Darth Maul: Shadow Hunter receives a 3 out of 5.

- Master Optician

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The Clone Wars Weekly (1.3-1.9)

(1.8.10)

Clancy Brown talks Savage Opress. Link

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(1.7.10)

Season 3 picked back up with the first episode of the Savage Opress Arc “Nightsisters”.

“Nightsisters” Episode Guide

For an in-depth review of episode 3.12, head on over to LightSaber Rattling.

Battle Meditation on Star Wars: The Clone Wars: “Nightsisters” (Episode 3.12)

Katie Lucas talks The Clone Wars over at CNN.com Link

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(1.6.10)

TV Guide posted a new article regarding the new Savage Opress arc. Star Wars: The Clone Wars Unleashes a New Villain: Savage Opress Link

New The Clone Wars Article by TV Guide

Today TV Guide posted an article regarding the Savage Opress arc, soon to begin on Cartoon Network this week. Included in the article are quotes from The Clone Wars director Dave Filoni.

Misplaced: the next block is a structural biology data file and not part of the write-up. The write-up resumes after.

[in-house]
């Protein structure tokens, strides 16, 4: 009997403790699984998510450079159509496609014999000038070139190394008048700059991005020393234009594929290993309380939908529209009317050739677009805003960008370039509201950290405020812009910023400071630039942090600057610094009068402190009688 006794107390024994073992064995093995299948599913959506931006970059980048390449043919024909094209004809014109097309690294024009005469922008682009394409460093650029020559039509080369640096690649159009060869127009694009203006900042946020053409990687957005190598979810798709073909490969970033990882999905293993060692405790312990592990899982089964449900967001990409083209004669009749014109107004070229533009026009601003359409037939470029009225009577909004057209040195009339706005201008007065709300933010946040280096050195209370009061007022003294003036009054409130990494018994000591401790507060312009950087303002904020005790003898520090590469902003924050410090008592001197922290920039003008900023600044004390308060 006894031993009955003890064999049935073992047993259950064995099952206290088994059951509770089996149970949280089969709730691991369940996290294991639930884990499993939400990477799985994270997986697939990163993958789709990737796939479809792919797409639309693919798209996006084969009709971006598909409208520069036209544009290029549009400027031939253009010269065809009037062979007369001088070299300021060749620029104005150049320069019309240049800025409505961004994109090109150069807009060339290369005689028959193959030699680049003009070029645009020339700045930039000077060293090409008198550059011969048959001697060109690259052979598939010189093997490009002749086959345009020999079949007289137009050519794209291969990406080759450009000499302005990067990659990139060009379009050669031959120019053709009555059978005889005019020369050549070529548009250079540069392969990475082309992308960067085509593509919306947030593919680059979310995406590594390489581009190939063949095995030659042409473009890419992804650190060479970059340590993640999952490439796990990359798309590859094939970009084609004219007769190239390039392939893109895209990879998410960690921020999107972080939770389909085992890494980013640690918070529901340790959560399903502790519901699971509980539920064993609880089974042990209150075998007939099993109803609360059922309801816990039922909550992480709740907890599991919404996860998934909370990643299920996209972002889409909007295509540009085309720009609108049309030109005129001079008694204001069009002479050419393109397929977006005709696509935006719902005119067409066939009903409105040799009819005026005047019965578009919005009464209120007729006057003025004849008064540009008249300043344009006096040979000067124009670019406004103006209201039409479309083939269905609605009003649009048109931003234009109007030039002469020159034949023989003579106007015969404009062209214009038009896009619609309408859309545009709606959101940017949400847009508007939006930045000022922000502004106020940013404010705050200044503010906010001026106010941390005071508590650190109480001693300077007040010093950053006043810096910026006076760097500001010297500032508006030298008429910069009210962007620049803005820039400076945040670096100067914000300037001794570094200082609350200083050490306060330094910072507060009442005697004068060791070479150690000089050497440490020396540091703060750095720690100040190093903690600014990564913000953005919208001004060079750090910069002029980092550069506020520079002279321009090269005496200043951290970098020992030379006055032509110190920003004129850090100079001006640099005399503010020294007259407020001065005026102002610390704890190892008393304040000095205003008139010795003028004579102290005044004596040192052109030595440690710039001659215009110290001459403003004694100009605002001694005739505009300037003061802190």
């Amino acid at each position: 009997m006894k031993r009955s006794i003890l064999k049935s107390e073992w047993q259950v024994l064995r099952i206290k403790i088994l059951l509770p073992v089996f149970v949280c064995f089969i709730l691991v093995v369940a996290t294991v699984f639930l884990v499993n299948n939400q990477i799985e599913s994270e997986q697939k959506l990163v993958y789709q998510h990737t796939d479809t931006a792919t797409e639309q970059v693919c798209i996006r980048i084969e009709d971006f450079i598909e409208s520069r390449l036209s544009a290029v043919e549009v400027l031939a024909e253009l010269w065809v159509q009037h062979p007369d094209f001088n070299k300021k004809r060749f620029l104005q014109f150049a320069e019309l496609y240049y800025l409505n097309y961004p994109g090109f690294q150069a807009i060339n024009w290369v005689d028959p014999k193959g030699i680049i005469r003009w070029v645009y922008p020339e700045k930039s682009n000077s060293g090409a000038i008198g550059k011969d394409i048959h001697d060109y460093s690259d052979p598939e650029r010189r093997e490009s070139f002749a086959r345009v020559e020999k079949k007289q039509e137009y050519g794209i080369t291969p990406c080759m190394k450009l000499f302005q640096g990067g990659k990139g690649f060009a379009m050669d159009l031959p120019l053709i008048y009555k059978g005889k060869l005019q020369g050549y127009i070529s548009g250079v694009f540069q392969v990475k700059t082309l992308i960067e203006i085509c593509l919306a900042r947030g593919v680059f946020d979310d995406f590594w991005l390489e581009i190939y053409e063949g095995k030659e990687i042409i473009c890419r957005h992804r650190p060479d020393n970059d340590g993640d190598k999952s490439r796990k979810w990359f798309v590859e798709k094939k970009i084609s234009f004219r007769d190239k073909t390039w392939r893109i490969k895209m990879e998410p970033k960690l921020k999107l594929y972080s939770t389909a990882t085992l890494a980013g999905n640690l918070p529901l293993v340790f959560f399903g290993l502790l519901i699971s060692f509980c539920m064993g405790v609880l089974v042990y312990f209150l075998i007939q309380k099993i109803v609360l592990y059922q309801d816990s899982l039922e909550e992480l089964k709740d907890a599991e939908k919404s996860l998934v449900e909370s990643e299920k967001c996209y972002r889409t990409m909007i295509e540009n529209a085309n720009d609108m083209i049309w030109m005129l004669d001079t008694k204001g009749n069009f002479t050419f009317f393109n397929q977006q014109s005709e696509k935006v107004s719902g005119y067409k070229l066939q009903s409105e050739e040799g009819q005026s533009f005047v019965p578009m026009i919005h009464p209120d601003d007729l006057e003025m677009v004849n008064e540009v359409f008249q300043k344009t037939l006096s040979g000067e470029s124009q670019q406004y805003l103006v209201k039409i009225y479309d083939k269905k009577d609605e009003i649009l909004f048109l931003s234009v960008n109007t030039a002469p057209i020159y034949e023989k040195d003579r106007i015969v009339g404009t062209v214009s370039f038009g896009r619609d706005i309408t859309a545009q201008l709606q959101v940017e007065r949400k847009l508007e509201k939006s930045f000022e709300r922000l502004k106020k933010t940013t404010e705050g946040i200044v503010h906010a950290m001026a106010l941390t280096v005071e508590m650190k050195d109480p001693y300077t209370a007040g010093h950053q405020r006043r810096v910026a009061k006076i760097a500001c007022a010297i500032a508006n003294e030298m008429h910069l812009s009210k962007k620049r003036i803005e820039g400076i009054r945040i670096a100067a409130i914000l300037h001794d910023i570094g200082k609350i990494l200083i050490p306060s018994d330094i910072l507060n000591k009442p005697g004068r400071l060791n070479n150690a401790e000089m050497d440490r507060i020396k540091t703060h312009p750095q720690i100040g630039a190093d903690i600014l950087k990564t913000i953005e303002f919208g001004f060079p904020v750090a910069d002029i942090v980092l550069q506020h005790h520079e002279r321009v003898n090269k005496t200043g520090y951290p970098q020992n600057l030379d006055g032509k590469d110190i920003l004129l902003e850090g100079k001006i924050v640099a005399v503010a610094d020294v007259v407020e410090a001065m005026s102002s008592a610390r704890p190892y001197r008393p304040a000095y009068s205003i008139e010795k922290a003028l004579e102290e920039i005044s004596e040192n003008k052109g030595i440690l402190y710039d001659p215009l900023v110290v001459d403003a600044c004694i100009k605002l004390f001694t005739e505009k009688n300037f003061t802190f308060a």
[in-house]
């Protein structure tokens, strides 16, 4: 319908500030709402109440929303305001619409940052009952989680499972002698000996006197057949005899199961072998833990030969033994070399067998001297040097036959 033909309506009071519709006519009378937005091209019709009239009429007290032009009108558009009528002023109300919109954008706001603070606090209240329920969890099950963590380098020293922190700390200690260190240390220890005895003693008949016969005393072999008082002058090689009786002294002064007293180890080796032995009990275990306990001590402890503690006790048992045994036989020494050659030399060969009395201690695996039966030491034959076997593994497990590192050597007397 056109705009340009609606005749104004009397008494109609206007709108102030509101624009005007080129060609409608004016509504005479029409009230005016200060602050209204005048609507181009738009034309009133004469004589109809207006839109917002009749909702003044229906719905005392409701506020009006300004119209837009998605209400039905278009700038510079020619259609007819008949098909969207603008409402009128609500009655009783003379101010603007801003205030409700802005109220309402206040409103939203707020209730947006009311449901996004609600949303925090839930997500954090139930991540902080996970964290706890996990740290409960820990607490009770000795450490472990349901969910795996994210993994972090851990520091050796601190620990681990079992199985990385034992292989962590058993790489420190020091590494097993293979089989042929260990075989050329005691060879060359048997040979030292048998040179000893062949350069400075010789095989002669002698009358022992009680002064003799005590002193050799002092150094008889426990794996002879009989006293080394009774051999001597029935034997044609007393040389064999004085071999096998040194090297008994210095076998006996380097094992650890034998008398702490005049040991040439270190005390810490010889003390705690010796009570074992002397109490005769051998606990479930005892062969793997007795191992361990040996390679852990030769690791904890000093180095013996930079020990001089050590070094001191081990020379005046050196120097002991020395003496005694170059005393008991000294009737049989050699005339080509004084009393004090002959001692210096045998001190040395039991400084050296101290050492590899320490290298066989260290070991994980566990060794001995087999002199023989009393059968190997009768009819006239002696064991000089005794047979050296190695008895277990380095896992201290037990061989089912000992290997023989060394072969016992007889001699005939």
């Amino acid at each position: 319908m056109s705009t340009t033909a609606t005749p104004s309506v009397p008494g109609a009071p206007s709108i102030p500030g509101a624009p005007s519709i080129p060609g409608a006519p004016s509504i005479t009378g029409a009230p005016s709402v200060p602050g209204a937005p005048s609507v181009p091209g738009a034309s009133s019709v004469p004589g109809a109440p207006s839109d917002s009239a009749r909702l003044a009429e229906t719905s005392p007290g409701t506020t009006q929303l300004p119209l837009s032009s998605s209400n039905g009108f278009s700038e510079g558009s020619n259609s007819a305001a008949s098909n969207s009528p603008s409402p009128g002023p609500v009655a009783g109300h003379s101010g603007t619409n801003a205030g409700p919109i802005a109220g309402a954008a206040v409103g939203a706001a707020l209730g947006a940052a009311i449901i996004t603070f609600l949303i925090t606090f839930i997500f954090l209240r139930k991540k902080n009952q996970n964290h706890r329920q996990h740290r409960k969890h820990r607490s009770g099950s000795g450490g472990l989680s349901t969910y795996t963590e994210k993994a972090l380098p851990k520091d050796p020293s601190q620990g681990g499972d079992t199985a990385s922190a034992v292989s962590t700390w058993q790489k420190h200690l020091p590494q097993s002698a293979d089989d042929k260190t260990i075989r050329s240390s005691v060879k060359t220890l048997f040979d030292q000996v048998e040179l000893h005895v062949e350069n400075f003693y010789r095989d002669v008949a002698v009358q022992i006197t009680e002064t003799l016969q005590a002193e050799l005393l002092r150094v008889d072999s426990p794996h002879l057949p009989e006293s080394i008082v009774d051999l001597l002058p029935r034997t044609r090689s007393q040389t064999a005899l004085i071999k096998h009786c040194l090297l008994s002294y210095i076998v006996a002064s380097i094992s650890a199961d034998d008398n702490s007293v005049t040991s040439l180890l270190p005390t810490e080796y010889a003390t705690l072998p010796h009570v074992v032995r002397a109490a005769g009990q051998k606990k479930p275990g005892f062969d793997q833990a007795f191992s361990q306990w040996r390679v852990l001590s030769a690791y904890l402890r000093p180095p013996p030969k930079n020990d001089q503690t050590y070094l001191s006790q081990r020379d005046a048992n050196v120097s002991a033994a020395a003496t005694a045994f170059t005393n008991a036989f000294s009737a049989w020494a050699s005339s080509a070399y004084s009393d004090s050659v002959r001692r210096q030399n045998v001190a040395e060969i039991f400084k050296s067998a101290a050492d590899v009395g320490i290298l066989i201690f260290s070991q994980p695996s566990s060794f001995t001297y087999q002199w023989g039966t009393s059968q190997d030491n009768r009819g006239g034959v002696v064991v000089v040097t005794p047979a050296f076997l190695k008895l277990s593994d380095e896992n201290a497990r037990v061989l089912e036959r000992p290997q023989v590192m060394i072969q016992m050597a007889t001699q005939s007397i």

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NOTE: Stop reading now if you want to remain unspoiled until Friday night’s Cartoon Network premier.

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According to Clone Wars supervising director Dave Filoni, Lucas “wanted to settle once and for all the Rule of Two he set up in the Star Wars films — that when it comes to the Sith Lords there can be only two at one time, a master and an apprentice. Many fans have said, ‘Oh, yeah? Then what about Ventress?’ Because it does seem like we’ve had a Rule of Three going here. This story is George’s way of explaining that.”

Lucas also wanted to use Savage (pronounced sah-vaj) as a way to give fans a deeper understanding of his famous sib. “Everybody likes Darth Maul yet we don’t really know much about him,” Filoni notes of the character, who appeared in Star Wars Episode I: The Phantom Menace. “We’re digging into the character’s origins and revealing how he came from a whole tribe of people.”